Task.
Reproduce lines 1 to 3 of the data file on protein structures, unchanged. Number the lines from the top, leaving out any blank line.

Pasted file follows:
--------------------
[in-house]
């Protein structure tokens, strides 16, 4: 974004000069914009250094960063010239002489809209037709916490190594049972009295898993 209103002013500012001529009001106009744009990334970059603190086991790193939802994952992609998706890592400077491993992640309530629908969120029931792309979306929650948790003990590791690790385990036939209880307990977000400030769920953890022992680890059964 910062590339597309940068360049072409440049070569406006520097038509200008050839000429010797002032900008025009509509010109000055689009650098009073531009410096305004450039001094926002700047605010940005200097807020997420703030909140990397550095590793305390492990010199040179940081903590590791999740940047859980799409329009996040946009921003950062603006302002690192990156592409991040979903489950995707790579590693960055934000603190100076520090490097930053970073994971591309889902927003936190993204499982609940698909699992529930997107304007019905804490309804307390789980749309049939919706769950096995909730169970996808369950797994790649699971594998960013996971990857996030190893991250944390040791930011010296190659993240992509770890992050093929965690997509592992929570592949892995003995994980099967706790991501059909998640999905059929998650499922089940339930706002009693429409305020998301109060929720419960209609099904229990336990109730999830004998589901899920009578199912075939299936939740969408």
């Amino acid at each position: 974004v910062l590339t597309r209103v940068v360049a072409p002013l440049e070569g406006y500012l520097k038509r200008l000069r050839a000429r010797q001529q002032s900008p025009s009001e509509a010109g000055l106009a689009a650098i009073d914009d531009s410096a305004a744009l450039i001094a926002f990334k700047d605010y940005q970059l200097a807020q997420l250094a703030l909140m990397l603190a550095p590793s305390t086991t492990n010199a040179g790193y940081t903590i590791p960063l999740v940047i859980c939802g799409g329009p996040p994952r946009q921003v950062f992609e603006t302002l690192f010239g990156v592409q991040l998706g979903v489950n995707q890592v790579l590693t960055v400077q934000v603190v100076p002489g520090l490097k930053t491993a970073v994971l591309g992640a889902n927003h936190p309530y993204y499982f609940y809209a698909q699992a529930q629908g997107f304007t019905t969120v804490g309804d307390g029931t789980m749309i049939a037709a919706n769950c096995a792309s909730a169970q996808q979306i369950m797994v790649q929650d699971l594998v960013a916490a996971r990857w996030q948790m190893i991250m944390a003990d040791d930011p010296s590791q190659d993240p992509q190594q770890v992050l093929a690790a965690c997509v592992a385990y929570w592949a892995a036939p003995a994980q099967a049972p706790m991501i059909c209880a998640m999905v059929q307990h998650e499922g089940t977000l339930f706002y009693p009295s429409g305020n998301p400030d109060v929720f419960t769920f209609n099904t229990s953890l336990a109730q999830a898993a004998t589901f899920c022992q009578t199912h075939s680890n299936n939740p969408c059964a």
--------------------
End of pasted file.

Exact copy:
[in-house]
């Protein structure tokens, strides 16, 4: 974004000069914009250094960063010239002489809209037709916490190594049972009295898993 209103002013500012001529009001106009744009990334970059603190086991790193939802994952992609998706890592400077491993992640309530629908969120029931792309979306929650948790003990590791690790385990036939209880307990977000400030769920953890022992680890059964 910062590339597309940068360049072409440049070569406006520097038509200008050839000429010797002032900008025009509509010109000055689009650098009073531009410096305004450039001094926002700047605010940005200097807020997420703030909140990397550095590793305390492990010199040179940081903590590791999740940047859980799409329009996040946009921003950062603006302002690192990156592409991040979903489950995707790579590693960055934000603190100076520090490097930053970073994971591309889902927003936190993204499982609940698909699992529930997107304007019905804490309804307390789980749309049939919706769950096995909730169970996808369950797994790649699971594998960013996971990857996030190893991250944390040791930011010296190659993240992509770890992050093929965690997509592992929570592949892995003995994980099967706790991501059909998640999905059929998650499922089940339930706002009693429409305020998301109060929720419960209609099904229990336990109730999830004998589901899920009578199912075939299936939740969408």
């Amino acid at each position: 974004v910062l590339t597309r209103v940068v360049a072409p002013l440049e070569g406006y500012l520097k038509r200008l000069r050839a000429r010797q001529q002032s900008p025009s009001e509509a010109g000055l106009a689009a650098i009073d914009d531009s410096a305004a744009l450039i001094a926002f990334k700047d605010y940005q970059l200097a807020q997420l250094a703030l909140m990397l603190a550095p590793s305390t086991t492990n010199a040179g790193y940081t903590i590791p960063l999740v940047i859980c939802g799409g329009p996040p994952r946009q921003v950062f992609e603006t302002l690192f010239g990156v592409q991040l998706g979903v489950n995707q890592v790579l590693t960055v400077q934000v603190v100076p002489g520090l490097k930053t491993a970073v994971l591309g992640a889902n927003h936190p309530y993204y499982f609940y809209a698909q699992a529930q629908g997107f304007t019905t969120v804490g309804d307390g029931t789980m749309i049939a037709a919706n769950c096995a792309s909730a169970q996808q979306i369950m797994v790649q929650d699971l594998v960013a916490a996971r990857w996030q948790m190893i991250m944390a003990d040791d930011p010296s590791q190659d993240p992509q190594q770890v992050l093929a690790a965690c997509v592992a385990y929570w592949a892995a036939p003995a994980q099967a049972p706790m991501i059909c209880a998640m999905v059929q307990h998650e499922g089940t977000l339930f706002y009693p009295s429409g305020n998301p400030d109060v929720f419960t769920f209609n099904t229990s953890l336990a109730q999830a898993a004998t589901f899920c022992q009578t199912h075939s680890n299936n939740p969408c059964a």